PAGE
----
Friday, June 19, 2009

Banks- too big to manage?

Governments the world over have rescued banks that are too big to fail- Citibank and Bank of America in the US, RBS and Lloyd's in UK. One fall out is that regulators and central banks are actively contemplating measures to prevent banks from growing beyond a certain size, FT reports.

This is what the incoming head of the Swiss National Bank has to say:
“A size restriction would of course be a major intervention in an institution’s corporate strategy,” Hildebrand, the central bank’s current vice-chairman, observed with masterful understatement. “Naturally the SNB is aware that there are advantages to size. [But] in the case of the large international banks, the empirical evidence would seem to suggest that these institutions have long exceeded the size needed to make full use of these advantages.”
But what would be that size? How do you operrationalise this concept? I haven't seen any concrete ideas on this. I guess one parameter could be the recapitalisation cost as a percentage of GDP in the event the bank fails. But this only leads on to another question: what percentage of GDP? There cannot be an absolute limit across all countries. Much would depend on an economy's fiscal situation. An economy where the fiscal situation is good could afford a failure that costs, say, 15% of GDP. Another- like India's- may not be able to afford even 5% of GDP.

But this creates a piquant situation. Larger economies can afford bigger banks. So can well managed economies. In other words, the size of the economy and the fiscal situation become determinants of competitive advantage based on size.

Should we worry? I don't think so. Because beyond a point, size ceases to confer any big advantage and, in fact, becomes a problem. In India, I would say that any bank with a balance sheet of around Rs 150-200,000 crore has the requisite size to take on competition. For the regulator, the problem is: too big to fail. For bank managers, the focus should be: too big to manage.

That's why I am not enthused by talk of SBI merging with all its associate banks. Is SBI getting the most out of its current size? Does it have the necessary depth and breadth of management at its current size? If not, HRD and systems should be focus, not simply getting bigger.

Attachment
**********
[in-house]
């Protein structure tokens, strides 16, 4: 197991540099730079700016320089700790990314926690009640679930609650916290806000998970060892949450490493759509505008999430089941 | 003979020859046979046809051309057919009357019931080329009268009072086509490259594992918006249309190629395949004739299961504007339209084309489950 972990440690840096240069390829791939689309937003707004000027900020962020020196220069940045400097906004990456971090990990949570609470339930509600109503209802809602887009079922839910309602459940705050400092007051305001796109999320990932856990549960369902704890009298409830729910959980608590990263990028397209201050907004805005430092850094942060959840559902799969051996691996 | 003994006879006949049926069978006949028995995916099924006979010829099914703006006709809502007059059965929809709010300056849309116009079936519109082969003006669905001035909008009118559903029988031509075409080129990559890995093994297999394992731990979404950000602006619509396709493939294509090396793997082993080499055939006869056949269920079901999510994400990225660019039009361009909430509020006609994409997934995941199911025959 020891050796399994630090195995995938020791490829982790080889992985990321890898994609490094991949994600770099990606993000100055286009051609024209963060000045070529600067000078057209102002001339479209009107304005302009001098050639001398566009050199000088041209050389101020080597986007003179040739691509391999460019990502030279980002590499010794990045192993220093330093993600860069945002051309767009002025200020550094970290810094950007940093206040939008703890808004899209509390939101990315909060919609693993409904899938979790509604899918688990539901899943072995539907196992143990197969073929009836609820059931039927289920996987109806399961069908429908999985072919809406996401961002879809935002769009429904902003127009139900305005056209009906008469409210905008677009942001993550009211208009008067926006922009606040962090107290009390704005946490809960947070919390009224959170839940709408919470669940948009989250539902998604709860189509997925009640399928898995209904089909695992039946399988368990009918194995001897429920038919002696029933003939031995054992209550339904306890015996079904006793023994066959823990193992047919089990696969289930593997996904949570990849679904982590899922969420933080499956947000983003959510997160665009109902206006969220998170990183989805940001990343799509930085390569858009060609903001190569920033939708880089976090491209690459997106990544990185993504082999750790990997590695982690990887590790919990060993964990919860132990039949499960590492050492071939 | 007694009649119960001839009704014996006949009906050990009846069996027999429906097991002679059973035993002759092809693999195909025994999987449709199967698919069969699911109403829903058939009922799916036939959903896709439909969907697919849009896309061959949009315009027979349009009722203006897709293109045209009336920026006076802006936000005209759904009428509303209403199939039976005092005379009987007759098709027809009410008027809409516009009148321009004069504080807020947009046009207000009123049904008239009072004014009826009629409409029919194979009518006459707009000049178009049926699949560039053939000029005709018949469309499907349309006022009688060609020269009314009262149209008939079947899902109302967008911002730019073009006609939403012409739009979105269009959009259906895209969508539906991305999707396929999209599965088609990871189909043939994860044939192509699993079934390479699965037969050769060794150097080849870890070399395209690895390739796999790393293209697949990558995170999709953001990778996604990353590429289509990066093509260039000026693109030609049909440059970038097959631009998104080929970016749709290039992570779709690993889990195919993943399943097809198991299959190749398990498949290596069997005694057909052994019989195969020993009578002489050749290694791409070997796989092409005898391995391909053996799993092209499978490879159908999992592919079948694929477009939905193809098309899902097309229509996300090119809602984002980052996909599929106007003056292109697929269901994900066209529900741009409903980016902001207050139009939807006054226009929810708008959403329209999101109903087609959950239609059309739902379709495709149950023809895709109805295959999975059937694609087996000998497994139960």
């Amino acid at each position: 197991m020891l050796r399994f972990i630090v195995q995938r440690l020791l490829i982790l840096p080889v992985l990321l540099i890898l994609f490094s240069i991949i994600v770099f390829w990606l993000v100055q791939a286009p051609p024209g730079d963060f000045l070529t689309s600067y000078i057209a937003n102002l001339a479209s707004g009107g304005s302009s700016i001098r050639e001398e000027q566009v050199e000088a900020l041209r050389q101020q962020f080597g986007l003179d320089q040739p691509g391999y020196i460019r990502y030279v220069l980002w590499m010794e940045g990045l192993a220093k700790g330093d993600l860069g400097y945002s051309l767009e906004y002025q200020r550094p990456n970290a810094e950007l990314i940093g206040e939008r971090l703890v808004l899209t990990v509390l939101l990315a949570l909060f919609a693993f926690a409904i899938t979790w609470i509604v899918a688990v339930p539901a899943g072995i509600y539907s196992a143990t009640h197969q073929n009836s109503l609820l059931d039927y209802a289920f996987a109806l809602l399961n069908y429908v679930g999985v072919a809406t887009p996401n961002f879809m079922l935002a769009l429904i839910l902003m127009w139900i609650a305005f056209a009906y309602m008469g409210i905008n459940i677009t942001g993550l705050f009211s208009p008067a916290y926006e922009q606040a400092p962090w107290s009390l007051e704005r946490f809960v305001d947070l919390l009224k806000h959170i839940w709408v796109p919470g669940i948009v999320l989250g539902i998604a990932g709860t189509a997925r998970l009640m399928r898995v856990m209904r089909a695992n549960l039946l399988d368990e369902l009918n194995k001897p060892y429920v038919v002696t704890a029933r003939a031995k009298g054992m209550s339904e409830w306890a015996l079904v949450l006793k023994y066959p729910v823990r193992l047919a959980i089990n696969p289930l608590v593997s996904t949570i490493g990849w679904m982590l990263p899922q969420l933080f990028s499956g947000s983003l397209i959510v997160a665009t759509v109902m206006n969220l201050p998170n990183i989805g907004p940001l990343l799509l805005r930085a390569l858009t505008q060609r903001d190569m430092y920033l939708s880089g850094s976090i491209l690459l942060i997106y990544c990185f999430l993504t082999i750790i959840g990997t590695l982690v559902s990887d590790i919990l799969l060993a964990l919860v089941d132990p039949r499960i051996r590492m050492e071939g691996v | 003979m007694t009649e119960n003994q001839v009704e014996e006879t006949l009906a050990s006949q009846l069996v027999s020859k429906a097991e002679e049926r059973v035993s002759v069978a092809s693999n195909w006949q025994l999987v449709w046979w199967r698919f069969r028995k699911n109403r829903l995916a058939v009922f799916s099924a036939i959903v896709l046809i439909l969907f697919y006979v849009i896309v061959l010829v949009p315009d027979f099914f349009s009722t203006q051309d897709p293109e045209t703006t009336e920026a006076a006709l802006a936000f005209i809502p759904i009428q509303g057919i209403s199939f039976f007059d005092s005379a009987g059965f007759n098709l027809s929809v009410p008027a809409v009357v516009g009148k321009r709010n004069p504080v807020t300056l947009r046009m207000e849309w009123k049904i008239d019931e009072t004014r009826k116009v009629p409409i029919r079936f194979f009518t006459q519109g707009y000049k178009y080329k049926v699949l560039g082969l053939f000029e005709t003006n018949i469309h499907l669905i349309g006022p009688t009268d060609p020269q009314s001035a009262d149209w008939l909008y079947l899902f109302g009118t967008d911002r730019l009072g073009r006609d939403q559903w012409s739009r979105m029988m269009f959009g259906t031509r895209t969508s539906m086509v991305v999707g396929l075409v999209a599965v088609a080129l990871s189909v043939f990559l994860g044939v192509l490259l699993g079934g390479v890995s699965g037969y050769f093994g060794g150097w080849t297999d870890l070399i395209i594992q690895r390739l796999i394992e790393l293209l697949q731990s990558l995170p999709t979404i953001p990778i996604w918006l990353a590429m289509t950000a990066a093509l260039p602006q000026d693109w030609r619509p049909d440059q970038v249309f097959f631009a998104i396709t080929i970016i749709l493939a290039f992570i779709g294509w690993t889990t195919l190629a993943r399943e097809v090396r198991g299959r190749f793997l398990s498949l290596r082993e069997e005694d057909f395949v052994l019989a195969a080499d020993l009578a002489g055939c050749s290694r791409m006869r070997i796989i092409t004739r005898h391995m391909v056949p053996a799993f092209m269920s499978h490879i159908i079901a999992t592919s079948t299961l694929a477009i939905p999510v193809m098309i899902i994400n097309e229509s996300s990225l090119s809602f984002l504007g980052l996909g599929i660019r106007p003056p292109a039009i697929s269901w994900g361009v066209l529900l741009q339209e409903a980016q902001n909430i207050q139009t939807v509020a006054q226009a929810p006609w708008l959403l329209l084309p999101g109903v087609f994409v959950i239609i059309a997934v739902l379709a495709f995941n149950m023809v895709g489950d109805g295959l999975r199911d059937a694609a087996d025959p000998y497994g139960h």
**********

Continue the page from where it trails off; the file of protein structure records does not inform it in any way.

1 comment:

K.R.Srivarahan said...

It is unfortunate but true that growth sometimes becomes the only strategic focus of an organisation. Is there something like the optimal size for a commercial bank? Intuitively one may say that the optimal size will be a function of internal constraints / facilitators and external factors. Reducing this to a regression analysis will be a theoretician's delight.
In our country, debate about optimal size has been waxing and waning. For example. in early 1970s, private banks tended to avoid the deposit threshold of Rs.50 crore fearing that crossing that limit would attract nationalisation. (e.g.the then Vysya Bank Ltd.)
Banking reforms post-Narasimham committee reports emboldened bank managers to feel "the bigger,the merrier". The Basel norms which are implemented more rigidly in India have changed the mindset of risk managers in banks. They are now confident that tier-1 and tier-2 capitals are both steroid and antibiotic promoting growth and preventing contagion.Unfortunately, they are also a diuretic creating unforeseen liquidity problems. A few years back, Mr.P.Chidambaram tried to encourage the "merge and grow" culture hoping that growth per se will take care of many banking ills. The following story gives a taste of discussions of those years.

Obviously, the final word is not yet said.